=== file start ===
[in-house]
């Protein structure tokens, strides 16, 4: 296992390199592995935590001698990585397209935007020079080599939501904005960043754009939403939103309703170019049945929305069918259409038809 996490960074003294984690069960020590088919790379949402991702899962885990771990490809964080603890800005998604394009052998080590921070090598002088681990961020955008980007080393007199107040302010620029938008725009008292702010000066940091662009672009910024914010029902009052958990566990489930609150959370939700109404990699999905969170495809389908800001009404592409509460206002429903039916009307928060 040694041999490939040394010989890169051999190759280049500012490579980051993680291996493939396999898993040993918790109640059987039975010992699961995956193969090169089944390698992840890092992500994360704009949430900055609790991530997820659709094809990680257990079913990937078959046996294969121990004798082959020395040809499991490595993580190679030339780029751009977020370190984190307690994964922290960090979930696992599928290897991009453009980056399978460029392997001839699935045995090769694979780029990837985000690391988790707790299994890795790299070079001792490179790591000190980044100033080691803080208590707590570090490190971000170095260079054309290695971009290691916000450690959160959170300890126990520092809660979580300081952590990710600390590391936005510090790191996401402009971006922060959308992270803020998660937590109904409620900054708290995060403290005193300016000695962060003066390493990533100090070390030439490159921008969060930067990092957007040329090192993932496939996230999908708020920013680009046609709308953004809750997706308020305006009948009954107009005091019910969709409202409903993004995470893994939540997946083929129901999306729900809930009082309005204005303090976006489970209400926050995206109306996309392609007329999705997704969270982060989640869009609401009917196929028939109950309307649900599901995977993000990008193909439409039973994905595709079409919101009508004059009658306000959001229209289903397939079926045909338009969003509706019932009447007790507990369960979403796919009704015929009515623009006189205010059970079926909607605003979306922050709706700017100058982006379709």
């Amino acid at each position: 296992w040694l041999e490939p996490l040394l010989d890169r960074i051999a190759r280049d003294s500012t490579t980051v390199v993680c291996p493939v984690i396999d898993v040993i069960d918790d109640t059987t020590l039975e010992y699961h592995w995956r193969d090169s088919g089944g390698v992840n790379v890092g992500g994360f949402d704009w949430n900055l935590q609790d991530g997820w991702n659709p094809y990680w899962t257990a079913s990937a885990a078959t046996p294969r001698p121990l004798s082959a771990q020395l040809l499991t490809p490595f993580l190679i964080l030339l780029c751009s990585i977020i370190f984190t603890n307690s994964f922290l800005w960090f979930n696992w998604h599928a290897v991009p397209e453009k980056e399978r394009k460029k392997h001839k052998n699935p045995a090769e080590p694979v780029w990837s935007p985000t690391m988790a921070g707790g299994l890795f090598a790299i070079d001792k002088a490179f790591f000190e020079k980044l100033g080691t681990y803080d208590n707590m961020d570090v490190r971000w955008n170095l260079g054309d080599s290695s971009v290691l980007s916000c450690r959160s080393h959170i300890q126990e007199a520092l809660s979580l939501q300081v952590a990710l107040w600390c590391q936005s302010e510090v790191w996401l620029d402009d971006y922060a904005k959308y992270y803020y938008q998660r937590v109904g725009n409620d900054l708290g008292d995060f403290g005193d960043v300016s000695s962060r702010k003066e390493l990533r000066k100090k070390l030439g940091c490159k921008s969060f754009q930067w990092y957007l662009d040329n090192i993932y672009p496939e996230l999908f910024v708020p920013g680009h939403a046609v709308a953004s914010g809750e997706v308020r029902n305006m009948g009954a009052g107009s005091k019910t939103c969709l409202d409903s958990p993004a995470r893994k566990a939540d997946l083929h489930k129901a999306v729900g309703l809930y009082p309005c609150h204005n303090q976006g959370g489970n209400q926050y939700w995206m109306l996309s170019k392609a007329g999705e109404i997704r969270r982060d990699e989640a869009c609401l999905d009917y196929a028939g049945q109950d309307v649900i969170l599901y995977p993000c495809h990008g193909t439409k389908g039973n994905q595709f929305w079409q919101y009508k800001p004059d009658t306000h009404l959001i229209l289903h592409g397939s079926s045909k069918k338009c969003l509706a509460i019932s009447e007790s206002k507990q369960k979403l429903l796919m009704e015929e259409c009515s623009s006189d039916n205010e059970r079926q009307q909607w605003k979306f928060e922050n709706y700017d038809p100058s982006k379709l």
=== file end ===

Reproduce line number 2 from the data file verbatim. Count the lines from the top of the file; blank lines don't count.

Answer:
């Protein structure tokens, strides 16, 4: 296992390199592995935590001698990585397209935007020079080599939501904005960043754009939403939103309703170019049945929305069918259409038809 996490960074003294984690069960020590088919790379949402991702899962885990771990490809964080603890800005998604394009052998080590921070090598002088681990961020955008980007080393007199107040302010620029938008725009008292702010000066940091662009672009910024914010029902009052958990566990489930609150959370939700109404990699999905969170495809389908800001009404592409509460206002429903039916009307928060 040694041999490939040394010989890169051999190759280049500012490579980051993680291996493939396999898993040993918790109640059987039975010992699961995956193969090169089944390698992840890092992500994360704009949430900055609790991530997820659709094809990680257990079913990937078959046996294969121990004798082959020395040809499991490595993580190679030339780029751009977020370190984190307690994964922290960090979930696992599928290897991009453009980056399978460029392997001839699935045995090769694979780029990837985000690391988790707790299994890795790299070079001792490179790591000190980044100033080691803080208590707590570090490190971000170095260079054309290695971009290691916000450690959160959170300890126990520092809660979580300081952590990710600390590391936005510090790191996401402009971006922060959308992270803020998660937590109904409620900054708290995060403290005193300016000695962060003066390493990533100090070390030439490159921008969060930067990092957007040329090192993932496939996230999908708020920013680009046609709308953004809750997706308020305006009948009954107009005091019910969709409202409903993004995470893994939540997946083929129901999306729900809930009082309005204005303090976006489970209400926050995206109306996309392609007329999705997704969270982060989640869009609401009917196929028939109950309307649900599901995977993000990008193909439409039973994905595709079409919101009508004059009658306000959001229209289903397939079926045909338009969003509706019932009447007790507990369960979403796919009704015929009515623009006189205010059970079926909607605003979306922050709706700017100058982006379709």